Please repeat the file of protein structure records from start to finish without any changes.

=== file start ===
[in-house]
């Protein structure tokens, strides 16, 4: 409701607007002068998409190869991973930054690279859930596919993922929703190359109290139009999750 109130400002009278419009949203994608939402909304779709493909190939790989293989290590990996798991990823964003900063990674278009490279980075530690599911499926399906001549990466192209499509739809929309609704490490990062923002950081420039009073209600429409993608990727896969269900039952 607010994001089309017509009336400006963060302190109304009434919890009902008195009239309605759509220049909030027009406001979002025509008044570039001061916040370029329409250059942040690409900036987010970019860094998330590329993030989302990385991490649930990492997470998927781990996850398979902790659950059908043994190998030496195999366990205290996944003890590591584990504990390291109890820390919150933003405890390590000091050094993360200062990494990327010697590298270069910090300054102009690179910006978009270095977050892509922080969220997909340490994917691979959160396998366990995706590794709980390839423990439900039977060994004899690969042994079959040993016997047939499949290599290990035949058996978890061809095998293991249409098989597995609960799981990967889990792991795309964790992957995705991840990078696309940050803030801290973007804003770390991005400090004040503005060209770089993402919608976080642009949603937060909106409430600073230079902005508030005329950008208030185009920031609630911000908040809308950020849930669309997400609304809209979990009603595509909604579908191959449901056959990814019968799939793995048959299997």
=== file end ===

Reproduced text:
[in-house]
């Protein structure tokens, strides 16, 4: 409701607007002068998409190869991973930054690279859930596919993922929703190359109290139009999750 109130400002009278419009949203994608939402909304779709493909190939790989293989290590990996798991990823964003900063990674278009490279980075530690599911499926399906001549990466192209499509739809929309609704490490990062923002950081420039009073209600429409993608990727896969269900039952 607010994001089309017509009336400006963060302190109304009434919890009902008195009239309605759509220049909030027009406001979002025509008044570039001061916040370029329409250059942040690409900036987010970019860094998330590329993030989302990385991490649930990492997470998927781990996850398979902790659950059908043994190998030496195999366990205290996944003890590591584990504990390291109890820390919150933003405890390590000091050094993360200062990494990327010697590298270069910090300054102009690179910006978009270095977050892509922080969220997909340490994917691979959160396998366990995706590794709980390839423990439900039977060994004899690969042994079959040993016997047939499949290599290990035949058996978890061809095998293991249409098989597995609960799981990967889990792991795309964790992957995705991840990078696309940050803030801290973007804003770390991005400090004040503005060209770089993402919608976080642009949603937060909106409430600073230079902005508030005329950008208030185009920031609630911000908040809308950020849930669309997400609304809209979990009603595509909604579908191959449901056959990814019968799939793995048959299997």